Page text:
This vote for the first ever global treaty to regulate the international arms trade marks ‘an incredible moment’ signaling the dawn of a new era. The historical agreement sends a clear message to arms dealers who supply war lords and dictators that their time is up. “They will no longer be able to operate and arm themselves with impunity. The world will be watching and will hold them accountable,” said Anna Macdonald, Oxfam’s Head of Arms Control.
After six years of diplomatic negotiations, and more than 10 years of campaigning from civil society, governments at the United Nations voted for the ATT by a resounding majority (154 votes YES, 3 votes NO, 23 Abstentions). The treaty enshrines in new international law a set of clear rules for all global transfers of weapons and ammunitions.
The vote at the UN General Assembly was held just five days after Iran, North Korea and Syria blocked the Treaty’s adoption by consensus in a nail-biting session on the last day of the Final Conference on the ATT. After consensus was blocked, states moved swiftly to adopt the treaty by voting: the will of the majority wins out, not the tiny minority of skeptics who were intent on wrecking the process.
The Treaty will create binding obligations for governments to assess all arms transfers to ensure that weapons will not be used for human rights abuses, terrorism, transnational organised crime or violations of humanitarian law. It will require governments to refuse any transfers of weapons if there is a risk countries would use them to violate human rights or commit war crimes.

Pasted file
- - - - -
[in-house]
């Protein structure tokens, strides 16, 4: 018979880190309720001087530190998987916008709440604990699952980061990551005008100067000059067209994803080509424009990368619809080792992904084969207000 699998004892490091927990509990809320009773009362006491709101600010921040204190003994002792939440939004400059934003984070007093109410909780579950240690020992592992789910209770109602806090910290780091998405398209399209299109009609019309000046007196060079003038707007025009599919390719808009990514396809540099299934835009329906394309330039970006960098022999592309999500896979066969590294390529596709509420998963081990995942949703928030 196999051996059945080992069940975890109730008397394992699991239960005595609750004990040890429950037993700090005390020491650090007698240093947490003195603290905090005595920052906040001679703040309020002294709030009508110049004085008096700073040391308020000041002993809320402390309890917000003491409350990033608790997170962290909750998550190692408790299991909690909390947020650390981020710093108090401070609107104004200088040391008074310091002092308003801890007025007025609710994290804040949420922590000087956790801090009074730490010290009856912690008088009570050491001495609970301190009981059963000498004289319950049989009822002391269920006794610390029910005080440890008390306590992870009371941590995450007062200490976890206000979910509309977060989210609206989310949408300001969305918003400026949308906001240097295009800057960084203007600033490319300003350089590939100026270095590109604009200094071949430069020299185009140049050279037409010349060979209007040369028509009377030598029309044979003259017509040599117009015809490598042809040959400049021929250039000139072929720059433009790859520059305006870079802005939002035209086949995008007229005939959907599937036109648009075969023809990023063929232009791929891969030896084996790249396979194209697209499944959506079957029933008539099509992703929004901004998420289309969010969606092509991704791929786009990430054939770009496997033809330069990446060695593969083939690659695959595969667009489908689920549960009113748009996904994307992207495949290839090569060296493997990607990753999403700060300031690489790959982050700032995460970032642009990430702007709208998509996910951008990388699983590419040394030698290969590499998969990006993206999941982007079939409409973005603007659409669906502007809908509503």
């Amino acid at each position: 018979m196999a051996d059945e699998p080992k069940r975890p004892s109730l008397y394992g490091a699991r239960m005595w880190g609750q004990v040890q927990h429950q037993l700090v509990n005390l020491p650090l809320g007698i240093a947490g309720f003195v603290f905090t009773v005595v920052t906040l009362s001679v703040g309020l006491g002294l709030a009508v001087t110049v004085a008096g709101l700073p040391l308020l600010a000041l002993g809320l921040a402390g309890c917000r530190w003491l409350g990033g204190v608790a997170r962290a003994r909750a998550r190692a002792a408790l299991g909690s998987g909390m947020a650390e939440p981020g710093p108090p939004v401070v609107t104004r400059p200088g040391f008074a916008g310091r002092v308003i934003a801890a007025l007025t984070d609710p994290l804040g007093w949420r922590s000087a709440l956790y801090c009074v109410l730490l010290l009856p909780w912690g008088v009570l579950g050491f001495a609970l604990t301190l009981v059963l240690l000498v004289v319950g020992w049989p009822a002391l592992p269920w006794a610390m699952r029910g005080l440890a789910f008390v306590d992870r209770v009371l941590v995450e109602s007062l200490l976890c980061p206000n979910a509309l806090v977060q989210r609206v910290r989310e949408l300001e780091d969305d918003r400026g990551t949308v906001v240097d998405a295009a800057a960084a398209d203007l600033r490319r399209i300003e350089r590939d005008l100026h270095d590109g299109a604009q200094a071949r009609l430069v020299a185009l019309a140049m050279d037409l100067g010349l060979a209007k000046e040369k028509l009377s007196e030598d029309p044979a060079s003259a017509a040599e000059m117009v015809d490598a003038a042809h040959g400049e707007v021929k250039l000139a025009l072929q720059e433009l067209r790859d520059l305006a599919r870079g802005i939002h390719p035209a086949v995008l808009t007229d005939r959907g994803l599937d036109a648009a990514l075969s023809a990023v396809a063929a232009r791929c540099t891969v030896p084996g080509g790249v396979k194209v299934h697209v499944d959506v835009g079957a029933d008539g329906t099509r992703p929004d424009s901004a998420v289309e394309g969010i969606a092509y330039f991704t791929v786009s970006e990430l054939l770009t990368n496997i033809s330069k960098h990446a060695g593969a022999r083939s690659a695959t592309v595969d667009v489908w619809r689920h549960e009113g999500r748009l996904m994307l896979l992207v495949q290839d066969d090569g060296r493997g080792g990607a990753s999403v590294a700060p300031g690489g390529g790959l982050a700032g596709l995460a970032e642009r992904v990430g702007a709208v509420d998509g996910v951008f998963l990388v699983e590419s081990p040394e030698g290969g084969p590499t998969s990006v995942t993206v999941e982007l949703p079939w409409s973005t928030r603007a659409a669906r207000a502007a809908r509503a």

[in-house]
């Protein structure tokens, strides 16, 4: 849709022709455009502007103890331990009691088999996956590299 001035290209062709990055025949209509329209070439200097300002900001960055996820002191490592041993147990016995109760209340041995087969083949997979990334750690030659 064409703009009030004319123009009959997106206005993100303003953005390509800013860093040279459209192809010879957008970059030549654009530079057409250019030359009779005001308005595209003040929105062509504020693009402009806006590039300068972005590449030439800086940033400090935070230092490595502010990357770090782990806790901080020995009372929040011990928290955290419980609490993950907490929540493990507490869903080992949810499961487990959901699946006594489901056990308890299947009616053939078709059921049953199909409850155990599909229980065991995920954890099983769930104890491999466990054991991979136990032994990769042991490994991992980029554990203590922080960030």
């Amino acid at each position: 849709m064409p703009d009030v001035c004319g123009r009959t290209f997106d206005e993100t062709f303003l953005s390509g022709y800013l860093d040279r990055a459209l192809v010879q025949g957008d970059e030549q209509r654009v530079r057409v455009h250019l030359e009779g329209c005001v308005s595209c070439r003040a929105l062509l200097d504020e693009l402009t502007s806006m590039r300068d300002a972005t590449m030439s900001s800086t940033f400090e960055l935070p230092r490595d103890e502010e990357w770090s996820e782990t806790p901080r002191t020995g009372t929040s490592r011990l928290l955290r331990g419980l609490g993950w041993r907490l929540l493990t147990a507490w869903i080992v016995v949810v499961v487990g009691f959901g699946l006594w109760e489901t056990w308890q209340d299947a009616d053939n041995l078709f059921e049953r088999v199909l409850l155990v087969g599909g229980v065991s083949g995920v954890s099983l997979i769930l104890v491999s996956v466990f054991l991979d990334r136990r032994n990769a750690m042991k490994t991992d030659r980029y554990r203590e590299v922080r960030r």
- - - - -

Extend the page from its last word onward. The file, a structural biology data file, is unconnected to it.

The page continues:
“From the streets of Latin America, to the camps in eastern Congo, to the valleys of Afghanistan, communities living in fear of attacks because of the unregulated arms trade can now hope for a safer future. The world will be a more secure place to live once the Treaty is in place”, insists the Control Arms coalition, which represents more than 100 civil society groups active in 120 countries.
Governments are now called on to immediately start the signing and ratification process: it is imperative that all those governments who voted in favour of the treaty demonstrate their commitment to setting the highest possible international standards in their implementation of the treaty, including all conventional arms in their national control lists and making it explicit that they will always refuse arms transfers when there is a substantial risk of human rights and humanitarian law violations.
So, the work doesn’t stop yet: it should be made sure that this Treaty actually makes a difference on the ground. “States must move to ratify the ATT now, and make its swift implementation a top priority.”